Oh absolutely, Renee! Absolutely. They're grandstanding, taking center stage, showing off their pivotal role in the unfolding of world events. This goes back to that whole "New Journalism" thing, where editors began giving writers unprecedented (and, really, irresponsible) license to present "the truth" from their unique, highly personal vantage point. Of course, there had always been bias in the news, to some degree--we're humans, and we're going to have biases. But with the advent of the new journalism, the bias for the first time became inseparable from the reporting of the information--the bias became an AUTHORIZED, integral part of the story. In short, the reporter's lens on the story WAS the story. This is why just about every feature in a modern magazine begins with some variant of, "I'm sitting in Dick Cheney's office, watching the sun set, and I notice that he seems agitated, and because of that, now I'm agitated..." To which my customary response is, Who gives a crap if you're watching the sun set, or even if you're agitated? When did YOU become the story?? But that's the journalism we wanted--surveys show that readers love that kind of "color"--and so that's the journalism we get.

Anonymous said...

I think you're losing it, Steve. Did you in class at IU pass out a Guy Talese piece and dote over his craft. How he found a story where no story seemed to be.

If I remember rightly, the piece was about Frank Sanatra, but Frank had a cold, wasn't rehersing, but Guy wrote about his cold and how just about everything in Hollywood stopped because Frank had a runny nose.

It was clearly Guy's perspective.

Peter Jacobi, another professor at IU, in his book, discussed the entertainment factor of writing. It's gotta have a little "e" or no one ain't gonna read it.

Your blog is entertaining at times -- the sarcasm mustly.

And there is also research suggesting that people are getting tired of episodic news and are wanting more thematic news coverage. The Frameworks Institute in DC has cited numerous studies as a way for PR professionals to create better, more compelling material for journalists and readers.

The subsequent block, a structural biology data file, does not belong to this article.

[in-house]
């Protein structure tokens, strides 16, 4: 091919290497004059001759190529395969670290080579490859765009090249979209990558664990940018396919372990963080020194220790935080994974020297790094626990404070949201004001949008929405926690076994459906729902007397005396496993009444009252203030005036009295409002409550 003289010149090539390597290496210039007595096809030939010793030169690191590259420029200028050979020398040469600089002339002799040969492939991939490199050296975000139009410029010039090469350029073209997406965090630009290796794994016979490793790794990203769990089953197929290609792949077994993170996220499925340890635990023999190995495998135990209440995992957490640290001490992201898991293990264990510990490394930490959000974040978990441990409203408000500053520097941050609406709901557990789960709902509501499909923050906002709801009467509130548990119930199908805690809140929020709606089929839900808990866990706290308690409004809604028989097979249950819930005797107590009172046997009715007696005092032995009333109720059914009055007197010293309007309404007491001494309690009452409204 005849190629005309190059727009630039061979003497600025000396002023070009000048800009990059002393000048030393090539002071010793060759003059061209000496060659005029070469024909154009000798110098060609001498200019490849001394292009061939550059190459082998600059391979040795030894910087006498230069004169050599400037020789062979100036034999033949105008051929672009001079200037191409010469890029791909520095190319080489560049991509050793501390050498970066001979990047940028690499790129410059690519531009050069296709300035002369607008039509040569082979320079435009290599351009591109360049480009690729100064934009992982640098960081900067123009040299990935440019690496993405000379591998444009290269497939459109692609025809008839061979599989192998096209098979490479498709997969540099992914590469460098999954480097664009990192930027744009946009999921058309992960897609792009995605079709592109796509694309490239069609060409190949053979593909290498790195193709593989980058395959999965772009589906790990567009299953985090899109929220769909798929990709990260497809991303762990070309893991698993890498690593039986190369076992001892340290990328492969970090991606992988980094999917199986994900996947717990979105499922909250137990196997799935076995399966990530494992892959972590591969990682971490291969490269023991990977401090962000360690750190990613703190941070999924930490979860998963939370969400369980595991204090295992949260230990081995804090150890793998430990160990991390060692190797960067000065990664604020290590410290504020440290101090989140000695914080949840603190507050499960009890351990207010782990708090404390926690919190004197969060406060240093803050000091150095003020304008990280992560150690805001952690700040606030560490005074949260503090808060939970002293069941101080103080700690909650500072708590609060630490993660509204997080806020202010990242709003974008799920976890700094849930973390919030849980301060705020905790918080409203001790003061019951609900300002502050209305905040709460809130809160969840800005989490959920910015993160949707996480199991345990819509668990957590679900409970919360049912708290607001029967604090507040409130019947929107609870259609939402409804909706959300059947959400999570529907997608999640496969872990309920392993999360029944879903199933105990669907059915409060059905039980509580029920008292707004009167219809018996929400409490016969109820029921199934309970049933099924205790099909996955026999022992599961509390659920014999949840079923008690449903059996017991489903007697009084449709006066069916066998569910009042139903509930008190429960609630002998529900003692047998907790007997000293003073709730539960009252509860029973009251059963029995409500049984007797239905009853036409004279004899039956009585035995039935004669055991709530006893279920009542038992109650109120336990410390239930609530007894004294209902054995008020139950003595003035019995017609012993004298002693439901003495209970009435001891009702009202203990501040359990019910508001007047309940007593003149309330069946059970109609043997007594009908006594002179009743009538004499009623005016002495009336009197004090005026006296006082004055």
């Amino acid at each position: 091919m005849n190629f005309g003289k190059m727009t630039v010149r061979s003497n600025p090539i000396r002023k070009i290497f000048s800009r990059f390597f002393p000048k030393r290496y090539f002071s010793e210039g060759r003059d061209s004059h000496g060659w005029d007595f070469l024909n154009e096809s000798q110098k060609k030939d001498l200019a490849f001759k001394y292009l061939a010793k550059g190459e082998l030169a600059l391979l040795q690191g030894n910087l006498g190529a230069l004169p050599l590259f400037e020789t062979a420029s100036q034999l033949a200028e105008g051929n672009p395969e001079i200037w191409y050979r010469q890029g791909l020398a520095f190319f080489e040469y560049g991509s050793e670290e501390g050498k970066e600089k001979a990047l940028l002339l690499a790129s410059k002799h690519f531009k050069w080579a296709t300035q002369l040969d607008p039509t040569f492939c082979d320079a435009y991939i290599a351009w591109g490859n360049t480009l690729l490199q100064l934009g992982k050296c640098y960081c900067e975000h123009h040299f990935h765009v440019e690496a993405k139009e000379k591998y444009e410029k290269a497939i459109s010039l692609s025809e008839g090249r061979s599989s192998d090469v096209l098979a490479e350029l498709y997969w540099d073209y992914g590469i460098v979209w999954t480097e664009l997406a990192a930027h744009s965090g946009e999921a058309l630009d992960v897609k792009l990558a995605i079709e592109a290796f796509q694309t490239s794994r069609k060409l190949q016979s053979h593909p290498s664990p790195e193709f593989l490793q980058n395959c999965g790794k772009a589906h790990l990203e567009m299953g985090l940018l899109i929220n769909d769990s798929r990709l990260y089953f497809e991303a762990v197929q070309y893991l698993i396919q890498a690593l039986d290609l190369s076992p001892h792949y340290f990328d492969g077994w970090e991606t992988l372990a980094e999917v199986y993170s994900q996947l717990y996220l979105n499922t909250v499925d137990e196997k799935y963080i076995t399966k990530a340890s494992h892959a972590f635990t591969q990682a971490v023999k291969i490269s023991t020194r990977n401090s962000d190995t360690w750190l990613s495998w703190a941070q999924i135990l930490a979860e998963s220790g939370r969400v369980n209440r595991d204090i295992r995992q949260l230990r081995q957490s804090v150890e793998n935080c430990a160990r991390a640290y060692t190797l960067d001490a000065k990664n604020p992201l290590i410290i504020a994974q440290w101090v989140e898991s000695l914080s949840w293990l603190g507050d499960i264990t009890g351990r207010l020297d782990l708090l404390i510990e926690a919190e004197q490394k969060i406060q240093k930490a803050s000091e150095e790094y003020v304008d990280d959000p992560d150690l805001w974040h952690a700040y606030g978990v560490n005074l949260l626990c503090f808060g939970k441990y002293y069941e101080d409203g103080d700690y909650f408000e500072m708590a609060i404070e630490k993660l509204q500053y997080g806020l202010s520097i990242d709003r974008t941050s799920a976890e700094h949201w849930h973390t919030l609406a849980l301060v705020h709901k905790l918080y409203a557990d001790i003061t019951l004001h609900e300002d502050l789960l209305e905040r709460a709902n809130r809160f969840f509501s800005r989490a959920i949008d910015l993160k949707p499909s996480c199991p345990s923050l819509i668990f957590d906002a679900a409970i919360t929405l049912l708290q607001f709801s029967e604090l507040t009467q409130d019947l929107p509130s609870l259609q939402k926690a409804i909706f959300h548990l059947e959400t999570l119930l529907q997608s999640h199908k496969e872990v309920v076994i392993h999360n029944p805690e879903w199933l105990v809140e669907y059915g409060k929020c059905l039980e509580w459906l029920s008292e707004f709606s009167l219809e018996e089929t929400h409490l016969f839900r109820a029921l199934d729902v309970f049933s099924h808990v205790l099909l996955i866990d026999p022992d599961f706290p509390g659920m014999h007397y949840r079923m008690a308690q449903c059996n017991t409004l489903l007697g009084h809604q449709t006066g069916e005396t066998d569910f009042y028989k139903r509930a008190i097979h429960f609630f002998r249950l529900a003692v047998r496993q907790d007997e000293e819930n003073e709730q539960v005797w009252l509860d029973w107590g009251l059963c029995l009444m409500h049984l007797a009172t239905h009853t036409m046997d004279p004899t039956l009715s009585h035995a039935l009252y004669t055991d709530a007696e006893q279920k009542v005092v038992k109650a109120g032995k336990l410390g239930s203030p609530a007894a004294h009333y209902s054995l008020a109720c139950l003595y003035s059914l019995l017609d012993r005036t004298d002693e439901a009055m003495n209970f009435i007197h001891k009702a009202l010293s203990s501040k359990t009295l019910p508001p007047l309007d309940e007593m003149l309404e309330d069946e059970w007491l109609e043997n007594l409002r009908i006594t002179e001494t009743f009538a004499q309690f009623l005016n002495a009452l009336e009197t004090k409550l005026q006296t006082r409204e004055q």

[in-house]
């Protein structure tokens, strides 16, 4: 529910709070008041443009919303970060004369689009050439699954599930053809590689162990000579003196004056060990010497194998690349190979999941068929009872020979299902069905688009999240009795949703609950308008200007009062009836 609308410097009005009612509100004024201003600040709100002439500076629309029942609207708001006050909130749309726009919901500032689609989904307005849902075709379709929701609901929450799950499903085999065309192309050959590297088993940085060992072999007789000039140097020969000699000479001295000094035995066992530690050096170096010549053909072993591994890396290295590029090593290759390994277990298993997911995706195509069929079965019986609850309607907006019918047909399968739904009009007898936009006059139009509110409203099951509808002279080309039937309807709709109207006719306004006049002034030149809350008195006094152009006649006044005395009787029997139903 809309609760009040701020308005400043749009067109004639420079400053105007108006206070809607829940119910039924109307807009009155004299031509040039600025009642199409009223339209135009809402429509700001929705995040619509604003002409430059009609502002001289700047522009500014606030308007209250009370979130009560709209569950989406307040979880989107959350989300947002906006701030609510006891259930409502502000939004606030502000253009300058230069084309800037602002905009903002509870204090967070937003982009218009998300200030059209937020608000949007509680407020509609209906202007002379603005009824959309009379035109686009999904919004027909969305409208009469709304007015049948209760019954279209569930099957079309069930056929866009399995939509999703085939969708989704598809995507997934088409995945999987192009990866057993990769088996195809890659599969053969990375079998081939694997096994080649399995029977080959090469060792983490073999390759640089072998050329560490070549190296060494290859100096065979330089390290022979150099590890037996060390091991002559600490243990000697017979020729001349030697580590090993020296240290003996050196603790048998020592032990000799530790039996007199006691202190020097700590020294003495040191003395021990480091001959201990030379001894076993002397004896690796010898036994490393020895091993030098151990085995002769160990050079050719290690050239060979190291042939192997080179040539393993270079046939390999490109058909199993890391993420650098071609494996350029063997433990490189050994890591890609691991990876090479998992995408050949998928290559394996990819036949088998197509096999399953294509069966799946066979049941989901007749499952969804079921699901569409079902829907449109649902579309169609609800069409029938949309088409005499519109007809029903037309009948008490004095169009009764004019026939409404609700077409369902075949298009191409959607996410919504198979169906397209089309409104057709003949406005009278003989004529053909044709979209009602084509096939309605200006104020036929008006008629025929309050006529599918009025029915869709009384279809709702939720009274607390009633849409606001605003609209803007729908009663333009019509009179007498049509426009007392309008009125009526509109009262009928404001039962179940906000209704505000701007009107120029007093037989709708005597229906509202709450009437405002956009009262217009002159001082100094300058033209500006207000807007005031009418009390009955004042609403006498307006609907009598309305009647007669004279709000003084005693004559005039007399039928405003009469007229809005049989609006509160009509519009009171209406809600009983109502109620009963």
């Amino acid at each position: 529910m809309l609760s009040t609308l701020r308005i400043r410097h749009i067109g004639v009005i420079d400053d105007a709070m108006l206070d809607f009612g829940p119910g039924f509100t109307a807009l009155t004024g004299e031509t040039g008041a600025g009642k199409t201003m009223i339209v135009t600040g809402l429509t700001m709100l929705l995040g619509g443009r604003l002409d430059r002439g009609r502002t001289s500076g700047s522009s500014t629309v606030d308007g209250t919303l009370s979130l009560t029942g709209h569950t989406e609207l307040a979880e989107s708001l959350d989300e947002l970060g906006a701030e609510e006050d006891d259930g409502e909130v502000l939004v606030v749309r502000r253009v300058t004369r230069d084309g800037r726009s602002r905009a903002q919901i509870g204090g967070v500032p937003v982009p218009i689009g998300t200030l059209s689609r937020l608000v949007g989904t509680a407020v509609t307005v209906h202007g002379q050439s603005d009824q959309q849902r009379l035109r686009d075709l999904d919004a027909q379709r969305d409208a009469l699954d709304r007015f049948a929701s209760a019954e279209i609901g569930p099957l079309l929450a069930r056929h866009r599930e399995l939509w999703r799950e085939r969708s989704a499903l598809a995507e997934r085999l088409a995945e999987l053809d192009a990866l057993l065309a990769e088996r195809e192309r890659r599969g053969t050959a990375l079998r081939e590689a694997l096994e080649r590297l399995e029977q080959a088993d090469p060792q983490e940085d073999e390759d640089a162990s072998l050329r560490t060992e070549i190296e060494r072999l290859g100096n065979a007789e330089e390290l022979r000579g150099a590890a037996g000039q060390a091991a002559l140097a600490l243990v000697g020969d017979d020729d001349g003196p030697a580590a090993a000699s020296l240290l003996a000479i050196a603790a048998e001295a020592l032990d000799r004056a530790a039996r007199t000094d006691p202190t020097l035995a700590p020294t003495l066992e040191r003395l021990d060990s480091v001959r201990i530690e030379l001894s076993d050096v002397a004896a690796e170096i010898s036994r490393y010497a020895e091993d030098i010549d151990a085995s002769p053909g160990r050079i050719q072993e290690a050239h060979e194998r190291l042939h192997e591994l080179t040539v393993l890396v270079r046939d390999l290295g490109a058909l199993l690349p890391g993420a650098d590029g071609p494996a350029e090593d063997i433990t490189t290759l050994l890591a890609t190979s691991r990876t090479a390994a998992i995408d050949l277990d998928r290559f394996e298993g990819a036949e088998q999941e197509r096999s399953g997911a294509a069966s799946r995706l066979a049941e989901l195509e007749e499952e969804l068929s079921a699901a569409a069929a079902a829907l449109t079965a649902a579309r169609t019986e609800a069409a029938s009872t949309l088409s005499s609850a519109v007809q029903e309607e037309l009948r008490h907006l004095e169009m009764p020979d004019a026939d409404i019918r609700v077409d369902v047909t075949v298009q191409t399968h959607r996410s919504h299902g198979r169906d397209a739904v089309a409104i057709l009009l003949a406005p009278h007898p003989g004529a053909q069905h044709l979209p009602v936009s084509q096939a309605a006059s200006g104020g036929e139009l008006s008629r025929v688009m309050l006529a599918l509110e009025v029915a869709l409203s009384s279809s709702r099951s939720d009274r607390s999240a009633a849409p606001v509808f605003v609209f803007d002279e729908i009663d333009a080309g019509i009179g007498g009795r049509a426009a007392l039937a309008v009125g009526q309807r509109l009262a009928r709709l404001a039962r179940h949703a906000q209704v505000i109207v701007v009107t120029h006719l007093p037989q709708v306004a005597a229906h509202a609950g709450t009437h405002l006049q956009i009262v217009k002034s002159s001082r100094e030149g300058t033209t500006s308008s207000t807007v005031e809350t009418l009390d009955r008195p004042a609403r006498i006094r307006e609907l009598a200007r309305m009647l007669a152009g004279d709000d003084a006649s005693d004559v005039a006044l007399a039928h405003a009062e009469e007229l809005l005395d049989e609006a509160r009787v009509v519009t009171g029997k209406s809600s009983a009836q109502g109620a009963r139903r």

I agree with you that the "I'm- sitting-in-Dick-Chaney's-ofiice watching-the-sun-set" stories are all bias. But all news all the time is bias because no journalist can gather ALL the facts and present a CLEAR picture of anything.

Larger issues of economics, foreign affair, etc. I'm referring too. Maybe your writing friend whose having trouble publishing his book because the research and presentation is so thorough may be an exception. But that's a study -- so it seems -- a tightly-focused portrait of one industry.

Rodger - former IU journalism student.

Steve Salerno said...

"Mr. Spin," I don't know that I have time today to address your comments in the depth they call for--these topics are quite literally the makings of a book in their own right (if not several books). But you are painting with waaaay too big a brush here. There is a huge difference between having an interesting and original take on a story--a take that is borne out, in the end, by the facts you present--and simply and gratuitously injecting yourself in the story and exploiting your nominal subject in order to make a priori points that YOU wanted to make about life and living, etc. Gay Talese was, first and foremost, a phenomenal reporter; so was Tom Wolfe (the two of them, along with our late friend Hunter Thompson, probably being the foremost early practitioners of the new journalism).

Talese's eye for detail--detail about HIS SUBJECTS, not himself--was uncanny. The story I handed out, which showed how virtually an entire wing of the entertainment industry shut down because Sinatra had a cold, stood on its own merits, whether or not Talese was in it. Though I admit that I'm not a great fan of TNJ, what I object to mostly are the bastardized versions of what true geniuses like Talese and Wolfe were trying to do--where so many writers today (indeed, almost ALL magazine writers) haphazardly throw themselves into the story and, in effect, make almost every story an autobiographical essay (regardless of what their supposed topic is). When there are more details in a given story about the writer's reaction to a situation--than the situation itself--then you know you've got a journalistic problem. You've also got a lot of hubris. I think the height of this was that Tom Junod piece a few years back where he got turned down for an interview with some world-class rocker (the name escapes me), so he simply wrote up the story AS IF he'd interviewed the rocker, and incorporated that approach right into his lede, which, of course, gave him the flexibility to place whatever (made-up? fabricated? exaggerated? self-important?) details in the story that HE wanted there! Kind of like, "This is the way I think the interview would've gone if he HAD talked to me..."